The press secretary said Trump posing in front of a church for three minutes was a 'leadership moment.'
On Wednesday, White House press secretary Kayleigh McEnany compared Donald Trump's photo-op with a Bible to the actions of British Prime Minister Winston Churchill during World War II.
McEnany specifically compared Trump's three-minute appearance outside a church, after protesters were tear-gassed to clear the site for him, to Churchill inspecting sites of bomb damage during the London Blitz that killed tens of thousands of civilians.
She also compared Trump's brief performance with previous presidential actions, like George W. Bush throwing out the first pitch after 9/11.
McEnany praised the purported symbolism of Trump's photo-op, but just two days earlier, she said Trump did not need to take the symbolic action of making an Oval Office address to discuss the protests.
"A national Oval Office address is not going to stop Antifa," said McEnany. "What’s going to stop is action. And this president is committed to acting on this."
From the June 3 White House press briefing:
REPORTER: Kayleigh, why did the president feel it was important to go walk over there through the park and to the church?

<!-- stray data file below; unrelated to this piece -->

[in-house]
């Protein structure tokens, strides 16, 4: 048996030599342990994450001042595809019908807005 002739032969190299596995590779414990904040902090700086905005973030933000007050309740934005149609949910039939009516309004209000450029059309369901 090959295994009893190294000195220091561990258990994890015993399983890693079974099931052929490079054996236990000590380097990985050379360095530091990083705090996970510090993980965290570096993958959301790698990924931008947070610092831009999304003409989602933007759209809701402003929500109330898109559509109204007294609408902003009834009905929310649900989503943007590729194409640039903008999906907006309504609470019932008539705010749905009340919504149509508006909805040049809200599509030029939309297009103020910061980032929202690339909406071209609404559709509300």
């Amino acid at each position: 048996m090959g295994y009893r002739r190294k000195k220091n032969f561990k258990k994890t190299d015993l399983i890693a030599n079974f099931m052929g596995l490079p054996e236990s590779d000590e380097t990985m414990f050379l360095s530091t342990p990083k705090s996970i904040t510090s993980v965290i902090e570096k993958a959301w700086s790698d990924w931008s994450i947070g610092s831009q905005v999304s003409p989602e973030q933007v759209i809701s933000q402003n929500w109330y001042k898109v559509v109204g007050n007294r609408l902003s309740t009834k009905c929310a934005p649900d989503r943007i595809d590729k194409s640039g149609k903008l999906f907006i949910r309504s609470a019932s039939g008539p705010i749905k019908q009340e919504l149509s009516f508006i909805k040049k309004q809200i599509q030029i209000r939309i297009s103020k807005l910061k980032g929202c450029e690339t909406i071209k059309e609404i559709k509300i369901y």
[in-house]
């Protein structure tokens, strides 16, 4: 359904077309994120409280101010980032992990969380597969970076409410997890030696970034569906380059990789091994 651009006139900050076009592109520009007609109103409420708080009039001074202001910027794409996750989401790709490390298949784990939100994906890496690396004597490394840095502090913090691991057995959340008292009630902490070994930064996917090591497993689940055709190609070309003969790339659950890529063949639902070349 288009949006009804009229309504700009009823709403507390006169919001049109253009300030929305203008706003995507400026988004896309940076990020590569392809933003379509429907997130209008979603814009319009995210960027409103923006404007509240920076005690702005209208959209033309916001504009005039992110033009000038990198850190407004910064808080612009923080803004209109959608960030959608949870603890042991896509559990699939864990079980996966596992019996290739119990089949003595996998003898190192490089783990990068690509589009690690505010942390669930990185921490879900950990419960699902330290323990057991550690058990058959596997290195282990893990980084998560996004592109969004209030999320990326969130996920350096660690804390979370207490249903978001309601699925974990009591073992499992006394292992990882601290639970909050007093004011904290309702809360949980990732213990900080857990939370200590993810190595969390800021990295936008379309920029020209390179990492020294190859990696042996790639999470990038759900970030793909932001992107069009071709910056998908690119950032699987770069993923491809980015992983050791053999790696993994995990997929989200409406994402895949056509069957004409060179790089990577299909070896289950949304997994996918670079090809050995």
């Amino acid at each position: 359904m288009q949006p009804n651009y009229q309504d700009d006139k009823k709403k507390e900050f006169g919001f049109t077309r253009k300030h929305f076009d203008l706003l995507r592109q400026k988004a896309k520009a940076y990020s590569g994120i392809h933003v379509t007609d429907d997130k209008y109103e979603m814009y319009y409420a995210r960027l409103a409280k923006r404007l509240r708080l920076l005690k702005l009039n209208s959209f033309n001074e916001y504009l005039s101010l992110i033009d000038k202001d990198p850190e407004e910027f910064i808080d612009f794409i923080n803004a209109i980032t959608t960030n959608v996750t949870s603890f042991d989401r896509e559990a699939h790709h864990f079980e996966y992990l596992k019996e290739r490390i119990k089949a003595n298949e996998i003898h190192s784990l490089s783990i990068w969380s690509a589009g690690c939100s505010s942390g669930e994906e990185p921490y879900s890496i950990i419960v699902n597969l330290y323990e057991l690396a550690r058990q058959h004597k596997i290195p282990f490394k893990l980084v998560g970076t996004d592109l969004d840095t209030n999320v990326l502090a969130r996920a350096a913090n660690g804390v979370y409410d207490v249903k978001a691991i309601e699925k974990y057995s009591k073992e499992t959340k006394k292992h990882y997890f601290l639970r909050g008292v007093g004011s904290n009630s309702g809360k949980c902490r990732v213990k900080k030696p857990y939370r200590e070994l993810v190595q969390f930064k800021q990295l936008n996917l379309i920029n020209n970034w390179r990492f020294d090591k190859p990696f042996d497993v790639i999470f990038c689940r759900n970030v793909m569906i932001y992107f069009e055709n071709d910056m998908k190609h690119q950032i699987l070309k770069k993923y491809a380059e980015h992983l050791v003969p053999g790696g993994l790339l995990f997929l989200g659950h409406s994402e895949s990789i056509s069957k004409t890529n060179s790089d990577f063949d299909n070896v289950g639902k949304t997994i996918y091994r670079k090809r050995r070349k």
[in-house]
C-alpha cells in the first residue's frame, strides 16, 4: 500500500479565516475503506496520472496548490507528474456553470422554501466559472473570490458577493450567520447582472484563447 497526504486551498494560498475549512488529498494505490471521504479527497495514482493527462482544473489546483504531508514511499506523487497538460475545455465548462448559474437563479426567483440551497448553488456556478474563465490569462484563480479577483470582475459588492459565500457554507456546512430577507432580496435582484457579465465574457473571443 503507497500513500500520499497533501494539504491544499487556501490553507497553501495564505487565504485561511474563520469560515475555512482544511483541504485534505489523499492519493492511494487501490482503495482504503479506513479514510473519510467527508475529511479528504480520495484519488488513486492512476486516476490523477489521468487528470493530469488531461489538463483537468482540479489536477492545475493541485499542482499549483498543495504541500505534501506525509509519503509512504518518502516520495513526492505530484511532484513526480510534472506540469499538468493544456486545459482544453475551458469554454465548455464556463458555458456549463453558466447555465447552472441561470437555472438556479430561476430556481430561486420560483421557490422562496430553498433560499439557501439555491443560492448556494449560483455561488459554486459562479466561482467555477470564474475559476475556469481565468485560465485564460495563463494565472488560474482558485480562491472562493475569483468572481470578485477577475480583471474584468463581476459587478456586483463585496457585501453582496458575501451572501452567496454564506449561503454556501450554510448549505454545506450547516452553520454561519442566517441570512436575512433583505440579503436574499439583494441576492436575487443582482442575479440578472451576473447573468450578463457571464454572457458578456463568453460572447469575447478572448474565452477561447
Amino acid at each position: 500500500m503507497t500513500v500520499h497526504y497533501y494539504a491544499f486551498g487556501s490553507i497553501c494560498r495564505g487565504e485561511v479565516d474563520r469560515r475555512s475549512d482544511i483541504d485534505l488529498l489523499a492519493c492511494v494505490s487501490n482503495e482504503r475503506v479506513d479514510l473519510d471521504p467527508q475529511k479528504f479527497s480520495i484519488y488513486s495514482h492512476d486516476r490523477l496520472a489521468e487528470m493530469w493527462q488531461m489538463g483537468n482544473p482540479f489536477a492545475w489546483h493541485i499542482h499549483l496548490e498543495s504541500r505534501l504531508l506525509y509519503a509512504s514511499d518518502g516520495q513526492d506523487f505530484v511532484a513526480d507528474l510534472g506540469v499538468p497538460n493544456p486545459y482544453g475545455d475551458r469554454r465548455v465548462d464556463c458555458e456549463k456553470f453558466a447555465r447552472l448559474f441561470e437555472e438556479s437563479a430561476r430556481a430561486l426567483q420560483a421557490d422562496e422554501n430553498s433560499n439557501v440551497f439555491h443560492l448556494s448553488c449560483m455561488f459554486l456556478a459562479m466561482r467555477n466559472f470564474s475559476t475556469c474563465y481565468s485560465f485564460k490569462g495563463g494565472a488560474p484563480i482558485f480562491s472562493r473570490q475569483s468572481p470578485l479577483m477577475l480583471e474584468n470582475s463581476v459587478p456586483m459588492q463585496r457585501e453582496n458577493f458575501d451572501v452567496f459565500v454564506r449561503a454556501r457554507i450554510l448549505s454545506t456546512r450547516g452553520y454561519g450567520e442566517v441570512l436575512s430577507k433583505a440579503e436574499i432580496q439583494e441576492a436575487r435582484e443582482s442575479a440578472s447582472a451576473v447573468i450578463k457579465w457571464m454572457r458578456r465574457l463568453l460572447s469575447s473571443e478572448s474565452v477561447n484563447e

KAYLEIGH MCENANY: It was extremely important. Look, the president wanted to send a very powerful message: That we will not be overcome by looting, by rioting, by burning. This is not what defines America. And going and standing by St. John's church was a very important moment.
And I would note that throughout all of time, we've seen presidents and leaders across the world who've had leadership moments and very powerful symbols that were important for a nation to see at any given time to show a message of resilience and determination like Churchill, we saw him inspecting the bombing damage.
It sent a powerful message of leadership to the British people. And George W. Bush throwing out the ceremonial first pitch after 9/11, and Jimmy Carter, putting on a sweater to encourage energy savings, and George H.W. Bush signing the Americans with Disabilities Act flanked by two disabled Americans.
And for this president, it was powerful and important to send a message that the rioters, the looters, the anarchists, they will not prevail. That burning churches are not what America's about, and that moment, holding the Bible up, is something that has been widely hailed by Franklin Graham and others, and it was a very important symbol for the American people to see that we will get through this through unity and through faith.
Published with permission of The American Independent Foundation.